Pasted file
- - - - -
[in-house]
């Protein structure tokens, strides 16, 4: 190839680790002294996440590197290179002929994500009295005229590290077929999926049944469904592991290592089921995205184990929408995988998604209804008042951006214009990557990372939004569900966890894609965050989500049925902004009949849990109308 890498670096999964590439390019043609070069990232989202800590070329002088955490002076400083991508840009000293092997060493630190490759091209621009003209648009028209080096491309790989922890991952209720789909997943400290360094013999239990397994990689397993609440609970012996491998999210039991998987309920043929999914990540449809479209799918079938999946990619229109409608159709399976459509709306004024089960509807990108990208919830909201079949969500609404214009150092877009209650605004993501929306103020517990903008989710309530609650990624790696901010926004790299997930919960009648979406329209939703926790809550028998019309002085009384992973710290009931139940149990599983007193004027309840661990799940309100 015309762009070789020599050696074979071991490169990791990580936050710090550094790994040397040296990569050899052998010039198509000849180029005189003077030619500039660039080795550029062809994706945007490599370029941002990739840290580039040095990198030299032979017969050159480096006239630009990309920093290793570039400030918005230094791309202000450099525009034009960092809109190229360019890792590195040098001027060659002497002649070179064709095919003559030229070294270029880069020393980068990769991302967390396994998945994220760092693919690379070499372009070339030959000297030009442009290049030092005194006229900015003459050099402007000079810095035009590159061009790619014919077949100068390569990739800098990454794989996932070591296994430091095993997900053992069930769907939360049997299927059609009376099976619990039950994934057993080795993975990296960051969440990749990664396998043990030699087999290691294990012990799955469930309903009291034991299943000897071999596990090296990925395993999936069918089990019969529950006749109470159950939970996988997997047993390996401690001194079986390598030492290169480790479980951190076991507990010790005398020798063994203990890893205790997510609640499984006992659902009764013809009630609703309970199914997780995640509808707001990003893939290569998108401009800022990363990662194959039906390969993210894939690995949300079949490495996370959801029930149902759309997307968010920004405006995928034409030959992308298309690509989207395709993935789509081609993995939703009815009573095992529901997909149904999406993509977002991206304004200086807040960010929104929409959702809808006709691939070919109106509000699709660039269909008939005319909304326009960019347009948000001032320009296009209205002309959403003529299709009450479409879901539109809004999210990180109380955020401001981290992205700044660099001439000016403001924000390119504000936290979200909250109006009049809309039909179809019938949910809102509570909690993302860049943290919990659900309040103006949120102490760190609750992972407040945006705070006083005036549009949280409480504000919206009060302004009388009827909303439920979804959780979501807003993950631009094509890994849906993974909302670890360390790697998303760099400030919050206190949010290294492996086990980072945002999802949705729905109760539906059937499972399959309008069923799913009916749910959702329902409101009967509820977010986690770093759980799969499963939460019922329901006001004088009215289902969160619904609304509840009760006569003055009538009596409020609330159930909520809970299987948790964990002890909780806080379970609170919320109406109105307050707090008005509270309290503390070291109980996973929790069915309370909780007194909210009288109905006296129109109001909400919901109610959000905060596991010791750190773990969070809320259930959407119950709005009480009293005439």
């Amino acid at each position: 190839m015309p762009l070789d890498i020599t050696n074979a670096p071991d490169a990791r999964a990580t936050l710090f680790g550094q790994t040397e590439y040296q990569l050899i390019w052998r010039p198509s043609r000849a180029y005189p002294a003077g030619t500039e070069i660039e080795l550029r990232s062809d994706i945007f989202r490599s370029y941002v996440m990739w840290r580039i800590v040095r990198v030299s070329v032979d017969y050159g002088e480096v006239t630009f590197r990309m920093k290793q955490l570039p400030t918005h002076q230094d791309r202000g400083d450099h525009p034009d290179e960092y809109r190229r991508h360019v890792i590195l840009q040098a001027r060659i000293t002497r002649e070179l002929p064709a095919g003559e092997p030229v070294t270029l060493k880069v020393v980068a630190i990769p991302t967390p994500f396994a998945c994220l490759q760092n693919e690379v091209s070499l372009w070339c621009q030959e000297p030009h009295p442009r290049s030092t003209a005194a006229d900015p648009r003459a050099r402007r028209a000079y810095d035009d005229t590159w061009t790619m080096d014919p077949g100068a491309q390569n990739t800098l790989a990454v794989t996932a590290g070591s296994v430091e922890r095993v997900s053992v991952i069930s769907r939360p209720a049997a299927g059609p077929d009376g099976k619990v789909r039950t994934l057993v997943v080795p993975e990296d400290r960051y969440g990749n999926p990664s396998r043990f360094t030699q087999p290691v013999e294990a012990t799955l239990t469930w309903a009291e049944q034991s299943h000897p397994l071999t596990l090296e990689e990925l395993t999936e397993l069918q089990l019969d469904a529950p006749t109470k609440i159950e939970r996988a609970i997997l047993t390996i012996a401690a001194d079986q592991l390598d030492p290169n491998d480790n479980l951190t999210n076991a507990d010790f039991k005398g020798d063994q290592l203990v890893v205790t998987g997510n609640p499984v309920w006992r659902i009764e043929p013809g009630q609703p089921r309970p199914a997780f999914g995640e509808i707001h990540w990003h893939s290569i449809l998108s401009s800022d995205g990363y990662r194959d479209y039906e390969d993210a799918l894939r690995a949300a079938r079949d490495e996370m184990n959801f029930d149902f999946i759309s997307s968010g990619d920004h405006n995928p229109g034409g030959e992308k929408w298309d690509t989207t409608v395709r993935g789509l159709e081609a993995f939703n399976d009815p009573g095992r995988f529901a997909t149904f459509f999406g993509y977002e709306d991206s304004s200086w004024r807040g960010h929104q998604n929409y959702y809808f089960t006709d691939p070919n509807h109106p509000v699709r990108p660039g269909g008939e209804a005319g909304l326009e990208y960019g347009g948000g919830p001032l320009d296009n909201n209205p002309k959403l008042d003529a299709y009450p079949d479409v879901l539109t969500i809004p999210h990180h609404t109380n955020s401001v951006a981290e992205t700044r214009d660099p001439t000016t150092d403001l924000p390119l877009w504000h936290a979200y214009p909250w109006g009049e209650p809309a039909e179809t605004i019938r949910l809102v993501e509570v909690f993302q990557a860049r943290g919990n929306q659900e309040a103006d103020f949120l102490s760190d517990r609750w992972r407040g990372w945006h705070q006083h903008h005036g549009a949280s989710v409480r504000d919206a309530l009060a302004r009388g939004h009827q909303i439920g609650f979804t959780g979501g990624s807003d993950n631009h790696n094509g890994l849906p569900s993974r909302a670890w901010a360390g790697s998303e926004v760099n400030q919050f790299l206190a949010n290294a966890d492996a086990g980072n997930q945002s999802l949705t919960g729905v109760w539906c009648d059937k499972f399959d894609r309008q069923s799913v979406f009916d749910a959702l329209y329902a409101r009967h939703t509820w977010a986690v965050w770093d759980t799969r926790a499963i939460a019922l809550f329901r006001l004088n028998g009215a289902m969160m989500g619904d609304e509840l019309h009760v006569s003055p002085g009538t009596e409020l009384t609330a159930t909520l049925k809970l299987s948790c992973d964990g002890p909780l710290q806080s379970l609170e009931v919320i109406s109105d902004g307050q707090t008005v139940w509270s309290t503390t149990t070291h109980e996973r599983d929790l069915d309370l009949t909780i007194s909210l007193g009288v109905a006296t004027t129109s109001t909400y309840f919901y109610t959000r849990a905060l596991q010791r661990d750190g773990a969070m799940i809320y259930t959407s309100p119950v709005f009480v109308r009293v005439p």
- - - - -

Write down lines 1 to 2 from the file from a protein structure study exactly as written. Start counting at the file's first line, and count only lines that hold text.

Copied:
[in-house]
């Protein structure tokens, strides 16, 4: 190839680790002294996440590197290179002929994500009295005229590290077929999926049944469904592991290592089921995205184990929408995988998604209804008042951006214009990557990372939004569900966890894609965050989500049925902004009949849990109308 890498670096999964590439390019043609070069990232989202800590070329002088955490002076400083991508840009000293092997060493630190490759091209621009003209648009028209080096491309790989922890991952209720789909997943400290360094013999239990397994990689397993609440609970012996491998999210039991998987309920043929999914990540449809479209799918079938999946990619229109409608159709399976459509709306004024089960509807990108990208919830909201079949969500609404214009150092877009209650605004993501929306103020517990903008989710309530609650990624790696901010926004790299997930919960009648979406329209939703926790809550028998019309002085009384992973710290009931139940149990599983007193004027309840661990799940309100 015309762009070789020599050696074979071991490169990791990580936050710090550094790994040397040296990569050899052998010039198509000849180029005189003077030619500039660039080795550029062809994706945007490599370029941002990739840290580039040095990198030299032979017969050159480096006239630009990309920093290793570039400030918005230094791309202000450099525009034009960092809109190229360019890792590195040098001027060659002497002649070179064709095919003559030229070294270029880069020393980068990769991302967390396994998945994220760092693919690379070499372009070339030959000297030009442009290049030092005194006229900015003459050099402007000079810095035009590159061009790619014919077949100068390569990739800098990454794989996932070591296994430091095993997900053992069930769907939360049997299927059609009376099976619990039950994934057993080795993975990296960051969440990749990664396998043990030699087999290691294990012990799955469930309903009291034991299943000897071999596990090296990925395993999936069918089990019969529950006749109470159950939970996988997997047993390996401690001194079986390598030492290169480790479980951190076991507990010790005398020798063994203990890893205790997510609640499984006992659902009764013809009630609703309970199914997780995640509808707001990003893939290569998108401009800022990363990662194959039906390969993210894939690995949300079949490495996370959801029930149902759309997307968010920004405006995928034409030959992308298309690509989207395709993935789509081609993995939703009815009573095992529901997909149904999406993509977002991206304004200086807040960010929104929409959702809808006709691939070919109106509000699709660039269909008939005319909304326009960019347009948000001032320009296009209205002309959403003529299709009450479409879901539109809004999210990180109380955020401001981290992205700044660099001439000016403001924000390119504000936290979200909250109006009049809309039909179809019938949910809102509570909690993302860049943290919990659900309040103006949120102490760190609750992972407040945006705070006083005036549009949280409480504000919206009060302004009388009827909303439920979804959780979501807003993950631009094509890994849906993974909302670890360390790697998303760099400030919050206190949010290294492996086990980072945002999802949705729905109760539906059937499972399959309008069923799913009916749910959702329902409101009967509820977010986690770093759980799969499963939460019922329901006001004088009215289902969160619904609304509840009760006569003055009538009596409020609330159930909520809970299987948790964990002890909780806080379970609170919320109406109105307050707090008005509270309290503390070291109980996973929790069915309370909780007194909210009288109905006296129109109001909400919901109610959000905060596991010791750190773990969070809320259930959407119950709005009480009293005439």